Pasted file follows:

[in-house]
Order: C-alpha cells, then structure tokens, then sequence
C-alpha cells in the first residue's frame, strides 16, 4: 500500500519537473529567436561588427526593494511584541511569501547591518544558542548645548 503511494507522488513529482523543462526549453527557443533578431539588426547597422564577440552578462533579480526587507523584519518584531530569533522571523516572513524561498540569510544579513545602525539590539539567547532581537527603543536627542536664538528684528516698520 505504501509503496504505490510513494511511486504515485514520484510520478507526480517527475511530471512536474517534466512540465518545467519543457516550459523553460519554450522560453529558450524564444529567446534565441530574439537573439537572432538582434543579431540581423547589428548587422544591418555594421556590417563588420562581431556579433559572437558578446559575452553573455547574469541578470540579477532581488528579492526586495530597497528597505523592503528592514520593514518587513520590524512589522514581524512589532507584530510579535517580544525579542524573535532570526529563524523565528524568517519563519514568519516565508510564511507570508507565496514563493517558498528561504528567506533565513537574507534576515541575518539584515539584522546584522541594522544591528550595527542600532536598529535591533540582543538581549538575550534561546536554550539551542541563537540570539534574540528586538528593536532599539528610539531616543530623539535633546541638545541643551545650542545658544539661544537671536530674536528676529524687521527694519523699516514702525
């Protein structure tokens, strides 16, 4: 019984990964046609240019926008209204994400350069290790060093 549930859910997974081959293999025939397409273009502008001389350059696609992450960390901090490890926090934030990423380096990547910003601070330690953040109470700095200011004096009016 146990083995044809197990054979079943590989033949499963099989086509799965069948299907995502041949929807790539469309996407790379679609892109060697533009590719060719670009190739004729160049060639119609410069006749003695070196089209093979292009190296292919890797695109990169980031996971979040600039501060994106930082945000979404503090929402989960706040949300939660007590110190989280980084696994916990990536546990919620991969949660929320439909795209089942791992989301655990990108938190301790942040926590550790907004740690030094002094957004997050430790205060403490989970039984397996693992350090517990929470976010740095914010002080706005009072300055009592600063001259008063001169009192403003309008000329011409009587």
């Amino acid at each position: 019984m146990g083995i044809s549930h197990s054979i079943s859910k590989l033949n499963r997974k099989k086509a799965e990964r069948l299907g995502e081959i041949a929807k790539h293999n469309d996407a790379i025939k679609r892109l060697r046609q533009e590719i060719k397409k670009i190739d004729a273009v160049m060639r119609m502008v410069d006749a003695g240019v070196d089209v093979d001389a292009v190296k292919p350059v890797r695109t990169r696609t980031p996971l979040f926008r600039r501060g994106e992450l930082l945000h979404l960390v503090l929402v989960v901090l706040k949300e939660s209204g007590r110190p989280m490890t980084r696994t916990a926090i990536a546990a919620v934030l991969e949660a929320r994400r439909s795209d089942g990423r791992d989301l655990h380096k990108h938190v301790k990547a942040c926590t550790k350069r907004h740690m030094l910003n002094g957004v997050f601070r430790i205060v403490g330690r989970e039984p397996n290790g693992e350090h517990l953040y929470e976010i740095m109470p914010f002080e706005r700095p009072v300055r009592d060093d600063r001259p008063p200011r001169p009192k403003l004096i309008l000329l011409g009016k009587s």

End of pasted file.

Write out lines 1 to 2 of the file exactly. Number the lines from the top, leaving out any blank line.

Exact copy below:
[in-house]
Order: C-alpha cells, then structure tokens, then sequence